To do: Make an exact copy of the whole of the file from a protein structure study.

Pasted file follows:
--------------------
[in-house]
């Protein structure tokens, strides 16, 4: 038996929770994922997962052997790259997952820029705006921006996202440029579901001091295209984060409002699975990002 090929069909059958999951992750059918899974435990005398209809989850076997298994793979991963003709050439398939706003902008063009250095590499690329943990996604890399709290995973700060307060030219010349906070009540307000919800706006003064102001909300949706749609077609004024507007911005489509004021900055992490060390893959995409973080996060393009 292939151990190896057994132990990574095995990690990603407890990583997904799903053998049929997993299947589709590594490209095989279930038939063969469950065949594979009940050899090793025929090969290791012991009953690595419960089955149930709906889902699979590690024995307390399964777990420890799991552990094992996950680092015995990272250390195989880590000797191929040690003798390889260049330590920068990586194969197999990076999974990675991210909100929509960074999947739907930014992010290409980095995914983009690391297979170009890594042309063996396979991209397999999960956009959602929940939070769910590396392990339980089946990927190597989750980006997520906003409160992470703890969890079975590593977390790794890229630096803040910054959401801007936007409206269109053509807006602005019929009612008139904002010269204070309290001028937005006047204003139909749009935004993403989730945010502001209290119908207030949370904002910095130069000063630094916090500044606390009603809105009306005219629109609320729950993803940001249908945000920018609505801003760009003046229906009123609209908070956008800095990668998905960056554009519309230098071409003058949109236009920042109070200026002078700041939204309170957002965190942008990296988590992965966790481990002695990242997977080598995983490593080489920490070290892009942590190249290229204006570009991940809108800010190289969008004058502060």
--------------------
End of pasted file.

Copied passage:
[in-house]
């Protein structure tokens, strides 16, 4: 038996929770994922997962052997790259997952820029705006921006996202440029579901001091295209984060409002699975990002 090929069909059958999951992750059918899974435990005398209809989850076997298994793979991963003709050439398939706003902008063009250095590499690329943990996604890399709290995973700060307060030219010349906070009540307000919800706006003064102001909300949706749609077609004024507007911005489509004021900055992490060390893959995409973080996060393009 292939151990190896057994132990990574095995990690990603407890990583997904799903053998049929997993299947589709590594490209095989279930038939063969469950065949594979009940050899090793025929090969290791012991009953690595419960089955149930709906889902699979590690024995307390399964777990420890799991552990094992996950680092015995990272250390195989880590000797191929040690003798390889260049330590920068990586194969197999990076999974990675991210909100929509960074999947739907930014992010290409980095995914983009690391297979170009890594042309063996396979991209397999999960956009959602929940939070769910590396392990339980089946990927190597989750980006997520906003409160992470703890969890079975590593977390790794890229630096803040910054959401801007936007409206269109053509807006602005019929009612008139904002010269204070309290001028937005006047204003139909749009935004993403989730945010502001209290119908207030949370904002910095130069000063630094916090500044606390009603809105009306005219629109609320729950993803940001249908945000920018609505801003760009003046229906009123609209908070956008800095990668998905960056554009519309230098071409003058949109236009920042109070200026002078700041939204309170957002965190942008990296988590992965966790481990002695990242997977080598995983490593080489920490070290892009942590190249290229204006570009991940809108800010190289969008004058502060």